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Chapter 4 1.

Our desires for goods and services originate in the structure of personality and

social dynamics and are not explained by economic theory. Economic theory focuses ondemand that is, our ability and willingness to buy specific quantities of a good or service at various prices.



Utility refers to the satisfaction we get from consumer goods and services. Total

utility refers to the amount of satisfaction associated with all consumption of a product.Marginal utility refers to the satisfaction obtained from the last unit of a product.


The law of diminishing marginal utility says that the more of a product we

consume, the smaller the increments of pleasure we get from each additional unit. This is the foundation for the law of demand.


The price elasticity of demand (E) is a numerical measure of consumer response to

a change in price (ceteris paribus). It equals the percentage change in quantity demanded divided by the percentage change in price.


If demand is elastic (E > 1), a small change in price induces a large change in

quantity demanded. "Elastic" demand indicates that consumer behavior is very responsive to price changes.

E > 1


If demand is elastic, a price increase will reduce total revenue. Price and total

revenue move in the same direction only if demand is inelastic.


The shape and position of any particular demand curve depend on a consumer's

income, tastes, expectations, and the price and availability of other goods. Should any of these things change, the assumption of ceteris paribus will no longer hold, and the demand curve will shift.


Advertising seeks to change consumer tastes and thus the willingness to buy. If

tastes do change, the demand curve will shift.

Chapter 5 1. Supply decisions are constrained by the capacity to produce and the costs of using

that capacity.


In the short run, some inputs (e.g., land and capital) are fixed in quantity.

Increases in (short-run) output result from more use of variable inputs (e.g., labor).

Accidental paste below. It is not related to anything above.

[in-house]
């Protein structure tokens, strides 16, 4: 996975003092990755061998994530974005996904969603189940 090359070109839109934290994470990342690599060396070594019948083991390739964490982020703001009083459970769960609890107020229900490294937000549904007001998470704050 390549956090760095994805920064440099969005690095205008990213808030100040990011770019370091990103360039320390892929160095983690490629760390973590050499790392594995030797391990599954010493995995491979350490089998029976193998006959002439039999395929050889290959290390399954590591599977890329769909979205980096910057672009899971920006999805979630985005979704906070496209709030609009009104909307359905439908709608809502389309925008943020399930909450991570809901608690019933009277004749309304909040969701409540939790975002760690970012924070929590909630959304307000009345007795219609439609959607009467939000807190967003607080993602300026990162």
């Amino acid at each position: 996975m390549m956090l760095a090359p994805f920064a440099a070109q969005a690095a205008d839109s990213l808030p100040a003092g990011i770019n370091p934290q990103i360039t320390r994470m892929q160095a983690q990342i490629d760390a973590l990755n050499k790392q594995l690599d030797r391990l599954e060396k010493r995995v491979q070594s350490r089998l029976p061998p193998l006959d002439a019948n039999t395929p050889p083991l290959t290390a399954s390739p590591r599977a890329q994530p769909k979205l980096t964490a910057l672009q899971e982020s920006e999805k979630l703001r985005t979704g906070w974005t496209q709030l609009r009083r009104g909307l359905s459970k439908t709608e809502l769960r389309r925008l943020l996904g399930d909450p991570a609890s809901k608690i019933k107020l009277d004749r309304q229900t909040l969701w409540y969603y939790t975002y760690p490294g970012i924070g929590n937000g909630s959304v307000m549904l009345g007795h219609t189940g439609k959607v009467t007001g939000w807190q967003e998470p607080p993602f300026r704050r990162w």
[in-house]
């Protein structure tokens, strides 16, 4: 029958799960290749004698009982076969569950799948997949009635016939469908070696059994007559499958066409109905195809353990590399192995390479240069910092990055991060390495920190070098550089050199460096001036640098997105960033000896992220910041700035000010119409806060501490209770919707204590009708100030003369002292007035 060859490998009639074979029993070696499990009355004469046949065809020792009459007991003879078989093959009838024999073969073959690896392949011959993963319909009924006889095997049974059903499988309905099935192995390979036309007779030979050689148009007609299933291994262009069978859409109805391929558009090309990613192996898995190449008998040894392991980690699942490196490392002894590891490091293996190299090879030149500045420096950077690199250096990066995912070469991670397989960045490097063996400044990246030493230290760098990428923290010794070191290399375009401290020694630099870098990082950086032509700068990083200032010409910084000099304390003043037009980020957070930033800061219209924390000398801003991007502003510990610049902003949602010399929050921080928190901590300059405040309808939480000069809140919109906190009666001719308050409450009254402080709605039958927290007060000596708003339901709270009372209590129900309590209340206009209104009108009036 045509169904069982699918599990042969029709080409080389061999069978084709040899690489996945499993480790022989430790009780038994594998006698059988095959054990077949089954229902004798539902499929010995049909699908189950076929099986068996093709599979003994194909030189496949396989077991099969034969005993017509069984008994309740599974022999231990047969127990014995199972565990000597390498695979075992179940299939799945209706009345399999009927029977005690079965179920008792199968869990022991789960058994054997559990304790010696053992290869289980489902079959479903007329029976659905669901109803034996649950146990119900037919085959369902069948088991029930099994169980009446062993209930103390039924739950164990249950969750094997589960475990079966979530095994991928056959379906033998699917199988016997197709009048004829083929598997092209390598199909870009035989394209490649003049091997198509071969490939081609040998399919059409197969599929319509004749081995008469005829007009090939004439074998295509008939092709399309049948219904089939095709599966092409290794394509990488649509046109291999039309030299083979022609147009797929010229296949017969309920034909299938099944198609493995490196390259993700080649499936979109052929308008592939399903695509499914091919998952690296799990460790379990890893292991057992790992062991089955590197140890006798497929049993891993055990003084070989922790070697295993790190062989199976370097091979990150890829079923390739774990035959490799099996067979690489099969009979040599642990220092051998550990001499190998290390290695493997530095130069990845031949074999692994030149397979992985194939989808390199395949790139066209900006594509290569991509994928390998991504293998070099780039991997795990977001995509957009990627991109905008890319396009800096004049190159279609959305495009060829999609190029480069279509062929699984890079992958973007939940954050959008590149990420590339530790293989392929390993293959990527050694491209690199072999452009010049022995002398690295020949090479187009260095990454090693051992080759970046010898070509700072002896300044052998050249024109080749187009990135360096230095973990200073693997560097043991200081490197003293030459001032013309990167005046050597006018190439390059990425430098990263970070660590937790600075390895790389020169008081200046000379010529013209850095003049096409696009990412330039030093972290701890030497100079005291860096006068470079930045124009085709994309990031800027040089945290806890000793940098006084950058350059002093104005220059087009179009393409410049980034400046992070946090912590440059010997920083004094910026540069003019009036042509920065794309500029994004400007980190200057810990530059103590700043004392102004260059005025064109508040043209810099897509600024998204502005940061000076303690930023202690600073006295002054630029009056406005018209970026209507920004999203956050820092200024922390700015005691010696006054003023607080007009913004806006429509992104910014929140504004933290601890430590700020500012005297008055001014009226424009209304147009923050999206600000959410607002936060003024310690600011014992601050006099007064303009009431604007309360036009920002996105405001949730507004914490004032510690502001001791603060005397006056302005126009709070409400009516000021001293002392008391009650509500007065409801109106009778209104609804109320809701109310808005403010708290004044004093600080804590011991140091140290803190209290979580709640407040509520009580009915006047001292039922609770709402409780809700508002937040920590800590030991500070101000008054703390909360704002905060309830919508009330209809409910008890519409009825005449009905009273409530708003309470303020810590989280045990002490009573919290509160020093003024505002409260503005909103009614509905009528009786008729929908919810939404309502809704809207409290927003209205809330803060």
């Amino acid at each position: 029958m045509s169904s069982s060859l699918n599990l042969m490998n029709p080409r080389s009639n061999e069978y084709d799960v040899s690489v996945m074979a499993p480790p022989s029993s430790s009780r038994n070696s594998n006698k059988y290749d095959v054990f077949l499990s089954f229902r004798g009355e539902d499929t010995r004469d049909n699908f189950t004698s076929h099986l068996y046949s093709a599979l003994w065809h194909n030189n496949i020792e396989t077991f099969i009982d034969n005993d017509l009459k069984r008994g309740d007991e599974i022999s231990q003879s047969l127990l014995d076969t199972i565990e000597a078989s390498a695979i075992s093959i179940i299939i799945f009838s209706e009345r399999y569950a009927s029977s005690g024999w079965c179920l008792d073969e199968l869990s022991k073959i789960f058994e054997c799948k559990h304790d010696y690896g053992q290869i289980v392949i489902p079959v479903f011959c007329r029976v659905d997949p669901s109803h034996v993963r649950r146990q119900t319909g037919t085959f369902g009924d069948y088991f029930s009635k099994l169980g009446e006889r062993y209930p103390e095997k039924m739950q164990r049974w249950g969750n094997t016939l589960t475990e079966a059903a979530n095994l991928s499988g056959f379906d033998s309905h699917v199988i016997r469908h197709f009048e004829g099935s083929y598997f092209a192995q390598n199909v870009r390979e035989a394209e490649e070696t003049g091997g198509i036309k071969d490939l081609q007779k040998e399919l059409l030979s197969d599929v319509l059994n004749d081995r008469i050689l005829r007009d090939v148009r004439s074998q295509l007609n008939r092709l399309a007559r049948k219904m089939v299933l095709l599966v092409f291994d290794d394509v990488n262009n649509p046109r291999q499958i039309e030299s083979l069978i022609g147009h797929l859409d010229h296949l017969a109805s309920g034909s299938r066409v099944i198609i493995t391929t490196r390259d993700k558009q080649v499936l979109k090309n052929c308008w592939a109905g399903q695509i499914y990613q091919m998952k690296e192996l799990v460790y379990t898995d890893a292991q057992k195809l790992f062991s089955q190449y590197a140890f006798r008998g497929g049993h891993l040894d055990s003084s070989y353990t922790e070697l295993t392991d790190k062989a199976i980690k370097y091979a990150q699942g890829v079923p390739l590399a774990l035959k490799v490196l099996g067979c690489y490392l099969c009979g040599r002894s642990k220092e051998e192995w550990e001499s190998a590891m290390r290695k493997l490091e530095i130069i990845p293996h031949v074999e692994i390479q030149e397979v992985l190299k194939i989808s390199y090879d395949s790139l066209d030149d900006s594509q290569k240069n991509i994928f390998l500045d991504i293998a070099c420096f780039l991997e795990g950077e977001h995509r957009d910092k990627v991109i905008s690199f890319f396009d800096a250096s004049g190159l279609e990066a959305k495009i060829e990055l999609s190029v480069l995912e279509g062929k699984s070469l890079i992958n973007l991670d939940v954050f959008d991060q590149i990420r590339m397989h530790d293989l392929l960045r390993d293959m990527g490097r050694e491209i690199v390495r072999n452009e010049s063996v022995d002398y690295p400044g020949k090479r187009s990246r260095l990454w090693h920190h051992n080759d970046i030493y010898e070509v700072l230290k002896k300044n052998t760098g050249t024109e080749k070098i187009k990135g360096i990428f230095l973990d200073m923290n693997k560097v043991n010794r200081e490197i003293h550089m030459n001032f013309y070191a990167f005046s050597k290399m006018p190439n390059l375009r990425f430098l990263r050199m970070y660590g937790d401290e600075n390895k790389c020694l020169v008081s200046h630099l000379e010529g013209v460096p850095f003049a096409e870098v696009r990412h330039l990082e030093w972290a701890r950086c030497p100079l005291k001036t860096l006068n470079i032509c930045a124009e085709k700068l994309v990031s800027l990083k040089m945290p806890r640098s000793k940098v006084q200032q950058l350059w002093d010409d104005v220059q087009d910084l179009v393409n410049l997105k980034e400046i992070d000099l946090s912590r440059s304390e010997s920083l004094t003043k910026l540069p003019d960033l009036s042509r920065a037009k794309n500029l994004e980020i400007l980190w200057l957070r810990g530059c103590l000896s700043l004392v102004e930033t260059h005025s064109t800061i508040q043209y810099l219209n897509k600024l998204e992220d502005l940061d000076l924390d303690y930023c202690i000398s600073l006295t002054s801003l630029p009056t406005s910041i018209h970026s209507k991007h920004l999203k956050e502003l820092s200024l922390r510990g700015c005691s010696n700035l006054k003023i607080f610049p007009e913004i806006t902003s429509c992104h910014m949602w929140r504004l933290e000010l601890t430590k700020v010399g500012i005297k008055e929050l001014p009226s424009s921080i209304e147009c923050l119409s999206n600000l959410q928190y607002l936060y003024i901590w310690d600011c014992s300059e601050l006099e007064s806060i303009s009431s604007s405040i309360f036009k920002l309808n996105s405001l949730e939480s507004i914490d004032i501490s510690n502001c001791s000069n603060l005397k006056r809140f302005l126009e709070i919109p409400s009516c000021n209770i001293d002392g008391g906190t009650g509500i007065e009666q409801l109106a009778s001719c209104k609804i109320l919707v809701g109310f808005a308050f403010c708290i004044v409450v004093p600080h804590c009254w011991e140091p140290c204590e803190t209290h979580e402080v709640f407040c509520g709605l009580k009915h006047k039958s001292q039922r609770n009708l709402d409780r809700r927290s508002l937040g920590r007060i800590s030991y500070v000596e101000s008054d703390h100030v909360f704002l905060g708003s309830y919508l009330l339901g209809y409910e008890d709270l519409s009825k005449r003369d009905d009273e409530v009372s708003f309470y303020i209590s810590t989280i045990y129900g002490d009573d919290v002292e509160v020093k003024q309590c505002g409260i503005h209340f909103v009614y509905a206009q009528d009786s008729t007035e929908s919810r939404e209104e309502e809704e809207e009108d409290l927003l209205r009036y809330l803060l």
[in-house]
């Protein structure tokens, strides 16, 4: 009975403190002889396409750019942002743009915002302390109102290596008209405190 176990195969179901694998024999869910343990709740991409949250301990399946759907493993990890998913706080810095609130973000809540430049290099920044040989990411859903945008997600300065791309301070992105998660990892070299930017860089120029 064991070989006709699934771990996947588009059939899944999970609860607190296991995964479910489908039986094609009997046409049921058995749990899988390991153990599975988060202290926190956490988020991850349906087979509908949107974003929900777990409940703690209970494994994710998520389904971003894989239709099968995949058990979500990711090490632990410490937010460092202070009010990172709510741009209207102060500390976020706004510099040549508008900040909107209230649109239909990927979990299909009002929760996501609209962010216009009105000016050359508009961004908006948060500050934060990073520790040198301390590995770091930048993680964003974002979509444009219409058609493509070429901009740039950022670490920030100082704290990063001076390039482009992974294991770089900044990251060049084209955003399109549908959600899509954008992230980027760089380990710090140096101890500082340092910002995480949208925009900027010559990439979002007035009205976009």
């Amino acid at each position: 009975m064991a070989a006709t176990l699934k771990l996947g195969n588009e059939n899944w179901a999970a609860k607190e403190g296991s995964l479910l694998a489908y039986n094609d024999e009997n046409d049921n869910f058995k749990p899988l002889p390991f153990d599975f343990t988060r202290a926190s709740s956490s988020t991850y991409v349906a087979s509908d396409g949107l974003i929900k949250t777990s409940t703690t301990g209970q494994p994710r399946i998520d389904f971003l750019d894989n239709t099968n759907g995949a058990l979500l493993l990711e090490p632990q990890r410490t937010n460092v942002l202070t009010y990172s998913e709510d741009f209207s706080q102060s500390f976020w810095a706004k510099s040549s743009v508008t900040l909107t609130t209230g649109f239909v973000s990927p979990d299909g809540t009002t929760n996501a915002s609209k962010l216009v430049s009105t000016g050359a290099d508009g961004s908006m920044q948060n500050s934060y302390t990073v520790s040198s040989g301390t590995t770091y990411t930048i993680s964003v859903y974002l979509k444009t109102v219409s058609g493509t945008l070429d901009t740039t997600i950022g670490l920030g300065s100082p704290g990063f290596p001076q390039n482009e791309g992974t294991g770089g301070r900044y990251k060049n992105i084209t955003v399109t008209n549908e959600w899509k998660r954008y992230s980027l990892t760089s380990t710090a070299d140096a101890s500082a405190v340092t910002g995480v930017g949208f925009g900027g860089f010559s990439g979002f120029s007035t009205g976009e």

A production function indicates how much output can be produced from available

facilities using different amounts of variable inputs. Every point on the production function represents efficient production. Capacity output refers to the maximum quantity that can be produced from a given facility.


Output tends to increase at a diminishing rate when more labor is employed in a

given facility. Additional workers crowd existing facilities, leaving each worker with less space and machinery to work with.


The costs of production include both fixed and variable costs. Fixed costs (e.g.,

space and equipment leases) are incurred even if no output is produced. Variable costs (e.g., labor and material) are incurred when plant and equipment are put to use.


Average cost is total cost divided by the quantity produced. The ATC curve is

typically U-shaped.


ATC U Marginal cost is the increase in total cost that results when one more unit of

output is produced. Marginal costs increase because of diminishing returns in production.


The production decision is the short-run choice of how much output to produce

with existing facilities. A producer will be willing to supply output only if price at least covers marginal cost.


The long run is characterized by an absence of fixed costs. The investment

decision entails the choice of whether to acquire fixed costs, that is, whether to build, buy, or lease plant and equipment.


The economic costs of production include the value of all resources used.

Accounting costs typically include only those dollar costs actually paid (explicit costs).


Historically, advances in technology and the quality of our inputs have been the

major source of productivity growth. These advances have shifted production functions up and pushed cost curves down.